Dragonflies disappear around the world as wetlands are lost
The International Union for Conservation of Nature has conducted its first ever global Red List assessment of Odonata (dragonflies). The study concluded that 16% of 6,016 species assessed are at risk of extinction.
The species’ decline correlates to the deterioration and destruction of their wetland breeding habitats. Habitat loss, in many countries, is linked to the drainage of wetland areas to make way for agriculture and urban development, while threats such as pollution and the introduction of invasive species can significantly impact dragonfly aquatic larvae survival. In addition, climate change is having dramatic impacts on wetlands on a global scale; for example, through changes in rainfall patterns.
The decline in dragonfly species is a big red flag indicating the plight of our world’s wetland ecosystems.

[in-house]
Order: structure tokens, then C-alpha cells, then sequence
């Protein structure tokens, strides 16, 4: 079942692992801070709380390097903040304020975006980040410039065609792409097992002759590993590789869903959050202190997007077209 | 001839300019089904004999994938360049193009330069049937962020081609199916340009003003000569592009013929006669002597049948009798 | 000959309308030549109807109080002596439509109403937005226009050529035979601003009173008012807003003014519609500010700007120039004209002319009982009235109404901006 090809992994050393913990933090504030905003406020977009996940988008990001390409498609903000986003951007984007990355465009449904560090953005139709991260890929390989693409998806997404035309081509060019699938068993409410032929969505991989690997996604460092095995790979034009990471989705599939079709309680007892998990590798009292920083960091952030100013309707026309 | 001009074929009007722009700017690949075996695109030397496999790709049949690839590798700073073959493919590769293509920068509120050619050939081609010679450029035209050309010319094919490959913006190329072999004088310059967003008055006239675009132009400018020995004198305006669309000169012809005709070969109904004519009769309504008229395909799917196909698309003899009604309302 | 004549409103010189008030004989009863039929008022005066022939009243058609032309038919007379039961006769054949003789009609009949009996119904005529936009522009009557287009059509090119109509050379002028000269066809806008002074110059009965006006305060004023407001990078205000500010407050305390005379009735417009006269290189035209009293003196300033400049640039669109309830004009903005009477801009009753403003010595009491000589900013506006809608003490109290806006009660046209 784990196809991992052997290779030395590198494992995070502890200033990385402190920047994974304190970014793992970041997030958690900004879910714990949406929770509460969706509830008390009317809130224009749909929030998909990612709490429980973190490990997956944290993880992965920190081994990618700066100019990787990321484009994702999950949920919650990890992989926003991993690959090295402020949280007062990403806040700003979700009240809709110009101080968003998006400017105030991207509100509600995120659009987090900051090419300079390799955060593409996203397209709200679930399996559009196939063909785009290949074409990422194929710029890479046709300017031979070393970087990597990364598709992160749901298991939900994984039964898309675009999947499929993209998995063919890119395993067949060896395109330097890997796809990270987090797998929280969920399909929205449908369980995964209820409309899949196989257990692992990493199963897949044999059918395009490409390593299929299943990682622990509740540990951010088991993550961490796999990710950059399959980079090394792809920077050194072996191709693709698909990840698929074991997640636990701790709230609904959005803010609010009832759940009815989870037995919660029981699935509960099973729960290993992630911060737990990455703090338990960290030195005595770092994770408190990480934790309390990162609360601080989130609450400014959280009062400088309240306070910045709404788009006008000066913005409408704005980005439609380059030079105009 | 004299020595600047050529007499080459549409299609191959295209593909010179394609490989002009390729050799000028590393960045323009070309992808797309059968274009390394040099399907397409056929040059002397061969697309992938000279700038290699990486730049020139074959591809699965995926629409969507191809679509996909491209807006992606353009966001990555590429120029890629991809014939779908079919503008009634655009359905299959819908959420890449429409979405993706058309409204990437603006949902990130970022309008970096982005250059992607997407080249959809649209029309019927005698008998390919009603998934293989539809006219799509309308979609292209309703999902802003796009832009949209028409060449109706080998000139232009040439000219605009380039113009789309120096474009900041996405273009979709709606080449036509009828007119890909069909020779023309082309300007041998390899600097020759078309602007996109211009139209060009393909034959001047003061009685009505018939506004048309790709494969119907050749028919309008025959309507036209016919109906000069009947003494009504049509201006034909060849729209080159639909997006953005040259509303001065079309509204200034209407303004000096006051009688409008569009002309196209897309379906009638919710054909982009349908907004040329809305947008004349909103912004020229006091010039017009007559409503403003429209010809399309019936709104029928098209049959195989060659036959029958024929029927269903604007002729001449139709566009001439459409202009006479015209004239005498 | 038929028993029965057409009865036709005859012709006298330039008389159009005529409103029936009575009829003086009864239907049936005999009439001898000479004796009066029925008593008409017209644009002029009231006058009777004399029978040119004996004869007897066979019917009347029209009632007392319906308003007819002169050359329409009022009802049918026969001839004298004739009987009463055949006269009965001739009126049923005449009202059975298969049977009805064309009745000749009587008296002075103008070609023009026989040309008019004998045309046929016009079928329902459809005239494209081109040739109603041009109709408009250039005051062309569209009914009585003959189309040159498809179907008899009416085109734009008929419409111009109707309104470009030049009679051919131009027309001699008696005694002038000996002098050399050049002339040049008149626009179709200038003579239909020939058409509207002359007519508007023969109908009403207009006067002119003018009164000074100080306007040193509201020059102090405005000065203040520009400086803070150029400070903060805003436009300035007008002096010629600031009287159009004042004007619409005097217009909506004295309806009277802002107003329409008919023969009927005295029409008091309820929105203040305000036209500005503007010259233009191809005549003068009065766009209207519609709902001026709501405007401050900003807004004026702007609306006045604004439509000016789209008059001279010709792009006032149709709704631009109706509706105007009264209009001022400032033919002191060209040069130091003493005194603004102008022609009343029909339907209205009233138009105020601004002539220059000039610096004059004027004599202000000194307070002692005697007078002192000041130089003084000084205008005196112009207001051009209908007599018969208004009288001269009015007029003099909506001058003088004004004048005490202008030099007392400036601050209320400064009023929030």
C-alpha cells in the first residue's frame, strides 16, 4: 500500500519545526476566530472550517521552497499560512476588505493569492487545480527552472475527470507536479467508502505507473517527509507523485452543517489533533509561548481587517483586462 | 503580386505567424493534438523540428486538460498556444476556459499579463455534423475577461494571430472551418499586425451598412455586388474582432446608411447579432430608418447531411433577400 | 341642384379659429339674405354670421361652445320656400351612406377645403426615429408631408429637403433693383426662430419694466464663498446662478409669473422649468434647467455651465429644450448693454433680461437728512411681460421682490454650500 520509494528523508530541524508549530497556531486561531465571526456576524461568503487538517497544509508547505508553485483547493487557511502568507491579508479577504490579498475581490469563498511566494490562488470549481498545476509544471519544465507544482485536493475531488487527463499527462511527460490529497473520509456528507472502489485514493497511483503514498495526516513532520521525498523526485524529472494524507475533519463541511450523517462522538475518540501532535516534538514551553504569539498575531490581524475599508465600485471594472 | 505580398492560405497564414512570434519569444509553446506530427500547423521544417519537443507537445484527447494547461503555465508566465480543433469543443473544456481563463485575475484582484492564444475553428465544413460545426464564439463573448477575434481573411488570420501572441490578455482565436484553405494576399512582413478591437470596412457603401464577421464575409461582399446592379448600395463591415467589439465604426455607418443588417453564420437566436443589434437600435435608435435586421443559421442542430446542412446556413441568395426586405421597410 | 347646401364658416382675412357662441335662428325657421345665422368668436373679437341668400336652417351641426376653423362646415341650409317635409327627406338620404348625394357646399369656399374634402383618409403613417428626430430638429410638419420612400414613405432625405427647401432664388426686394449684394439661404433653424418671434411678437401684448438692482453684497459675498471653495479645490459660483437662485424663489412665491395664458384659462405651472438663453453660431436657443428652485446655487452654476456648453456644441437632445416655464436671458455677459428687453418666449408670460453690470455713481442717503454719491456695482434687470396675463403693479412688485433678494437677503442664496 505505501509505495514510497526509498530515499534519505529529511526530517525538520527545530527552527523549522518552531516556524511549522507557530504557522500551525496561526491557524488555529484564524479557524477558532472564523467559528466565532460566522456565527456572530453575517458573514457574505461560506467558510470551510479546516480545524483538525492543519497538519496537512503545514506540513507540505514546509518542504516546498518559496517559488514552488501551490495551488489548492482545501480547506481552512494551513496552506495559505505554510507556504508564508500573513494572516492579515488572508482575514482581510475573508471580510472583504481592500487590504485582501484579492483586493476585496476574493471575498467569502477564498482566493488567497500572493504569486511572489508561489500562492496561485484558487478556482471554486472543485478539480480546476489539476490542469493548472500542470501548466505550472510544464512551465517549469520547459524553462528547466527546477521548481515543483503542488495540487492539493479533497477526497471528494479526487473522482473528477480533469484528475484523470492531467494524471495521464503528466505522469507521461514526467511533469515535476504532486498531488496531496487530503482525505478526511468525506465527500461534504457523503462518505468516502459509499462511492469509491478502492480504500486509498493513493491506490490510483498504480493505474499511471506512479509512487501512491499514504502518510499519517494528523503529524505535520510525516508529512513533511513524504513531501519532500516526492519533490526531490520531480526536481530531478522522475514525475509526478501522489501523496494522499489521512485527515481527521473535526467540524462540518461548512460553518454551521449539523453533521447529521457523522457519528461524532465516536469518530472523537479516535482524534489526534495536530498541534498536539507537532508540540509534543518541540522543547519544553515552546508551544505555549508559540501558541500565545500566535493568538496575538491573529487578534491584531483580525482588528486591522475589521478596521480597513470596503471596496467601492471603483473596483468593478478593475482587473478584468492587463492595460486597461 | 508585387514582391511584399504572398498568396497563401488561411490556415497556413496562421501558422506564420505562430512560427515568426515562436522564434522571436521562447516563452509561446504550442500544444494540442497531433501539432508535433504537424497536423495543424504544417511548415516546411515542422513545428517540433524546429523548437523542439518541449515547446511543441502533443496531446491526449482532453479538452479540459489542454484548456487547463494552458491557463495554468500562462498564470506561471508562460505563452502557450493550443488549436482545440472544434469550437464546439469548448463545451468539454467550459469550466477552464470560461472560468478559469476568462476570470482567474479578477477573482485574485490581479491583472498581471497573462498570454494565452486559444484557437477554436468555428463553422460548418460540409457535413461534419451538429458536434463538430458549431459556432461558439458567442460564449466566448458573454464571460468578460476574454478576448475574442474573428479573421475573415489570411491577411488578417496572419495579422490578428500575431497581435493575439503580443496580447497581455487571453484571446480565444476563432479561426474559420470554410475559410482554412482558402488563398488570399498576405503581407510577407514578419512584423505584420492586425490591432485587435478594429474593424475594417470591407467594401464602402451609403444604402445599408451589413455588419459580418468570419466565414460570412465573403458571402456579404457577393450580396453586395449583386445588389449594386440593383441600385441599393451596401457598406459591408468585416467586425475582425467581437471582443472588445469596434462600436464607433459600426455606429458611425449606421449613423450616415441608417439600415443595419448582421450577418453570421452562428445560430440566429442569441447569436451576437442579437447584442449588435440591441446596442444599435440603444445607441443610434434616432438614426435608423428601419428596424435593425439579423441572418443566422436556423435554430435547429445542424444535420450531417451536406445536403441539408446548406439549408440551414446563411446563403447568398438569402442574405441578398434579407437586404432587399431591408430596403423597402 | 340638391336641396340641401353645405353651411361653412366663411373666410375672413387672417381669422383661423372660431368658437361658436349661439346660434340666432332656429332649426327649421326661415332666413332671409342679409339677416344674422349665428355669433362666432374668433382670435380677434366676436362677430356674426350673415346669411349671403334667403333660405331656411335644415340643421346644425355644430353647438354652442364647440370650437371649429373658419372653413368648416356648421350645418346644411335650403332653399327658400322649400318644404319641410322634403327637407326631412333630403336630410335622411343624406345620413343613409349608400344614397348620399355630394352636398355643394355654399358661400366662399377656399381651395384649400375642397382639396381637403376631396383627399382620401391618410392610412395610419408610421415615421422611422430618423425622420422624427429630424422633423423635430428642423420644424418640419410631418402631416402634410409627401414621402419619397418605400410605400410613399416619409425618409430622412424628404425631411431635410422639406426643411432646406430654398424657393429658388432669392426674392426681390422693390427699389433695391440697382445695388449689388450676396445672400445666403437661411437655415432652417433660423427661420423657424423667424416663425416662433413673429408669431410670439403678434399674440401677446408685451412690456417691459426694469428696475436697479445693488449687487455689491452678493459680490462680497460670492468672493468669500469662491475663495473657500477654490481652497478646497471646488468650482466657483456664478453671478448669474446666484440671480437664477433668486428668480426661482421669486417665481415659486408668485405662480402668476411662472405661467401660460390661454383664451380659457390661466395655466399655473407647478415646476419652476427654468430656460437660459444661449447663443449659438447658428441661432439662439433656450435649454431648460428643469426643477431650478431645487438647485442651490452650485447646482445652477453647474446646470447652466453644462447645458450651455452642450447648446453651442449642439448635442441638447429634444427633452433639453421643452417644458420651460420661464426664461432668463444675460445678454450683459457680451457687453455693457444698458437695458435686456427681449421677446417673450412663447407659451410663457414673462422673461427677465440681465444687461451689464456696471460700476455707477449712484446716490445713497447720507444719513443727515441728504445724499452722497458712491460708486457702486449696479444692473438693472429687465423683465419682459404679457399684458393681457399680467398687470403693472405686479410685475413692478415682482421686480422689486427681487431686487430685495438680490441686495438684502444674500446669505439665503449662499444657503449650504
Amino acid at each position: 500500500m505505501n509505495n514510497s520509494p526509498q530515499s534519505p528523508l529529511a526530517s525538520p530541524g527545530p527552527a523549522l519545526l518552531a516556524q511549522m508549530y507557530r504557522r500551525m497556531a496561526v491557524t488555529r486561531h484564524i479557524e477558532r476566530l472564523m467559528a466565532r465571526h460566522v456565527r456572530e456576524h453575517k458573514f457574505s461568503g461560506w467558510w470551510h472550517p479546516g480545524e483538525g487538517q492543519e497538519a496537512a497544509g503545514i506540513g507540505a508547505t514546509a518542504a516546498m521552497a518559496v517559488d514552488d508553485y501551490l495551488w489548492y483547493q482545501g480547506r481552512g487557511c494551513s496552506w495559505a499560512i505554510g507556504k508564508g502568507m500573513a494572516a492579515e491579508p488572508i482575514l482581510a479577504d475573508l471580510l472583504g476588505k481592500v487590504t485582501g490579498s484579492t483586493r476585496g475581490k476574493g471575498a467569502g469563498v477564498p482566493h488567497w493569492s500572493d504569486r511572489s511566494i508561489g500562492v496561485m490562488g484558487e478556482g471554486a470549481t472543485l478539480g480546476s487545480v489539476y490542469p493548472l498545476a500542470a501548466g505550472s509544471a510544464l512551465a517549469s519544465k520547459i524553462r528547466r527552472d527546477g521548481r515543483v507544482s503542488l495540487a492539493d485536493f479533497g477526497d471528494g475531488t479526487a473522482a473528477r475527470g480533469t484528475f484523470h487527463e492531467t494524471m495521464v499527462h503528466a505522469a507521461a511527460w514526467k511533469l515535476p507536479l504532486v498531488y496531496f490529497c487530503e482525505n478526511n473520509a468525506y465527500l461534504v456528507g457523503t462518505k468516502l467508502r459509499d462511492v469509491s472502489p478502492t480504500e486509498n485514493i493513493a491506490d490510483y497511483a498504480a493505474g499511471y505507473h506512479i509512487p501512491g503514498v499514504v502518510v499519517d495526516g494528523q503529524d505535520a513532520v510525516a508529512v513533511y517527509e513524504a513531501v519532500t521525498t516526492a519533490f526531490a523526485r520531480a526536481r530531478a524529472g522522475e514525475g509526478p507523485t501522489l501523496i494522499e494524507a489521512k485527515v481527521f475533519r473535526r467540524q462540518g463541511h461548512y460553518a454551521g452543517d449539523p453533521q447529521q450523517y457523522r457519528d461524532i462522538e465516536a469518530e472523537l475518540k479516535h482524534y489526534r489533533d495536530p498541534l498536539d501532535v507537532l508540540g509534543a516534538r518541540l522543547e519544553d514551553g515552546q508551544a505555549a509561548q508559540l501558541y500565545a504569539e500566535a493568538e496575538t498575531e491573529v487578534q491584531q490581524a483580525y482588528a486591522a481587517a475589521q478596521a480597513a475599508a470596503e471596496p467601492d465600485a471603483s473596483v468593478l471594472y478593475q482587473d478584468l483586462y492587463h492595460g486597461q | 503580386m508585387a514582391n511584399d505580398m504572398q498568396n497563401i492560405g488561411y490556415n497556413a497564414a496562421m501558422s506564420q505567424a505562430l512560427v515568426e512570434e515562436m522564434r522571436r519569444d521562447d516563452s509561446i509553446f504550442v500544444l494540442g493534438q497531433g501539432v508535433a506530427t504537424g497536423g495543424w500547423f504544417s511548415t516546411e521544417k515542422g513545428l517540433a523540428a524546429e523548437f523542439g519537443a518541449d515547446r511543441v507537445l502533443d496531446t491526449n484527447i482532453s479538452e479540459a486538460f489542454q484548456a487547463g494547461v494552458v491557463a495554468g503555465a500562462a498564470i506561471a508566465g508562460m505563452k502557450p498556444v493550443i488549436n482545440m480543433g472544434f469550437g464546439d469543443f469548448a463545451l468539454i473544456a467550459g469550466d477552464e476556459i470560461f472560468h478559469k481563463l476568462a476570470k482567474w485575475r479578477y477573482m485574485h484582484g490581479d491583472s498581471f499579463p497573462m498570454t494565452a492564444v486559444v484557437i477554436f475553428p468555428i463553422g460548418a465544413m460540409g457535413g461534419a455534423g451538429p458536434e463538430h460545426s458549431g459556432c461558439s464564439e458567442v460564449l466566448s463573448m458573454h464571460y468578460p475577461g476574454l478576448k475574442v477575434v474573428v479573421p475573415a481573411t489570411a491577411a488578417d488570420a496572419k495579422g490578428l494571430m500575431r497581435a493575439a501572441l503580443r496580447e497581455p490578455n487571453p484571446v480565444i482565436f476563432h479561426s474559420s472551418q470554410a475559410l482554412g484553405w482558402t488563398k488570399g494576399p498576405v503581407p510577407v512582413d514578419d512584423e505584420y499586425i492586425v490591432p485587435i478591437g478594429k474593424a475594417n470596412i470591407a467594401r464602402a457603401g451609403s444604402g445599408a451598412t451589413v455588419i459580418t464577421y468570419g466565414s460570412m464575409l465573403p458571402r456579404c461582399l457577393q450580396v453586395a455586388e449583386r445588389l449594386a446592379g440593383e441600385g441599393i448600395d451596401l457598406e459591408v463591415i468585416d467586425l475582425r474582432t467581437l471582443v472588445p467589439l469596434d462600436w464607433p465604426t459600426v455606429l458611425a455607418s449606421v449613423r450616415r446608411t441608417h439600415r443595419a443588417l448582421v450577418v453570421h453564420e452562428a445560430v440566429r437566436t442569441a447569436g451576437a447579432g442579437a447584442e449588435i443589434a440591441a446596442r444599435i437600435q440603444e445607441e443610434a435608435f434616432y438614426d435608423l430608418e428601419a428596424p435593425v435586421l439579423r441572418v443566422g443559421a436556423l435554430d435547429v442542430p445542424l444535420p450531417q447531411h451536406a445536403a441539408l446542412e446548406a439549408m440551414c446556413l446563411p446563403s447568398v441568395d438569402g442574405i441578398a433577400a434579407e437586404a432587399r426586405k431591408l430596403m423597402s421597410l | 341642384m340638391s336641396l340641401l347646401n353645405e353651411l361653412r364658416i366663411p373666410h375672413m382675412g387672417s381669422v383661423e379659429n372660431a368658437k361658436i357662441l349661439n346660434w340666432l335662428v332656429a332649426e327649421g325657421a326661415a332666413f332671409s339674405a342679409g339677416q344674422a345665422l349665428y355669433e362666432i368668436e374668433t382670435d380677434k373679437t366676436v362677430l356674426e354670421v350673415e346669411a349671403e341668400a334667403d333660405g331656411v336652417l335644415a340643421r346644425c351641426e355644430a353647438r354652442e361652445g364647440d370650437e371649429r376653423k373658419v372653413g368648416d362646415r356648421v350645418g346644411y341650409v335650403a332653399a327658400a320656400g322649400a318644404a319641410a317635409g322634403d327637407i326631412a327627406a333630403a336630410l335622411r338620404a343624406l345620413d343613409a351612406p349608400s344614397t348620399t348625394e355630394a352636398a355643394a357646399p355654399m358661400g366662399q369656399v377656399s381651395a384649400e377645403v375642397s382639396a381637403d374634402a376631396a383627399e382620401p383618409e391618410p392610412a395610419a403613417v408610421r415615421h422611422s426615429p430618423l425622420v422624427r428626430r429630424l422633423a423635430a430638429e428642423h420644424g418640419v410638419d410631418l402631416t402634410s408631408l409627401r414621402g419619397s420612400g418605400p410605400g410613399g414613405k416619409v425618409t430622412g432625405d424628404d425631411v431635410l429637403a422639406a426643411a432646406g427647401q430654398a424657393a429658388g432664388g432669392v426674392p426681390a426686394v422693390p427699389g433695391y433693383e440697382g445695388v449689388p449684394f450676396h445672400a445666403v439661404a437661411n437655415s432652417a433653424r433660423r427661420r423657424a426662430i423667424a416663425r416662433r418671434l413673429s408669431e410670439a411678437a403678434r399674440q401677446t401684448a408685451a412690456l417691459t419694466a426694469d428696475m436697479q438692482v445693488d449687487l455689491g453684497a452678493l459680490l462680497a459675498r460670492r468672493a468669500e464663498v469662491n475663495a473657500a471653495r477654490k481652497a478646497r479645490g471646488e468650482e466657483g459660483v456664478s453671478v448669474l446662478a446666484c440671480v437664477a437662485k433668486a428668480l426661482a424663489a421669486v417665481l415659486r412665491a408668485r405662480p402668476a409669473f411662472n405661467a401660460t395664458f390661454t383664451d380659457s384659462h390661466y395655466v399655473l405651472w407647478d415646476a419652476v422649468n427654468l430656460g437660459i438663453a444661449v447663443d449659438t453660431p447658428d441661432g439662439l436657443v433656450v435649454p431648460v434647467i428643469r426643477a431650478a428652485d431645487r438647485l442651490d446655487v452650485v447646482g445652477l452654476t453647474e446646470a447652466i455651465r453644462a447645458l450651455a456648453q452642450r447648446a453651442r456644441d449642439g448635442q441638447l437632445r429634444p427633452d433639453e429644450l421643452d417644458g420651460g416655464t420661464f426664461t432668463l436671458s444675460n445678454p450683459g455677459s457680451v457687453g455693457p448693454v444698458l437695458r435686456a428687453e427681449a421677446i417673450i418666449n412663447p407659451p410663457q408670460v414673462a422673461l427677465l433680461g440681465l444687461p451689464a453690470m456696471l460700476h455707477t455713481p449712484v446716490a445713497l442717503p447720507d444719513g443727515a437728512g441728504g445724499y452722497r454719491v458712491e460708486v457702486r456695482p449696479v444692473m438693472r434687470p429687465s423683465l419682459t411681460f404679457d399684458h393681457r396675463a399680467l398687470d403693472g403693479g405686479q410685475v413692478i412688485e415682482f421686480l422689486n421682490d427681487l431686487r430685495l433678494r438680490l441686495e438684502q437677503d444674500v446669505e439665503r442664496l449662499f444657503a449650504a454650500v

“By revealing the global loss of dragonflies, today’s Red List update underscores the urgent need to protect the world’s wetlands and the rich tapestry of life they harbour. Globally, these ecosystems are disappearing three times faster than forests,” said Dr Bruno Oberle, IUCN Director General. “Marshes and other wetlands may seem unproductive and inhospitable to humans, but in fact they provide us with essential services. They store carbon, give us clean water and food, protect us from floods, as well as offer habitats for one in ten of the world’s known species.”
Image: Black Darter by David Kitching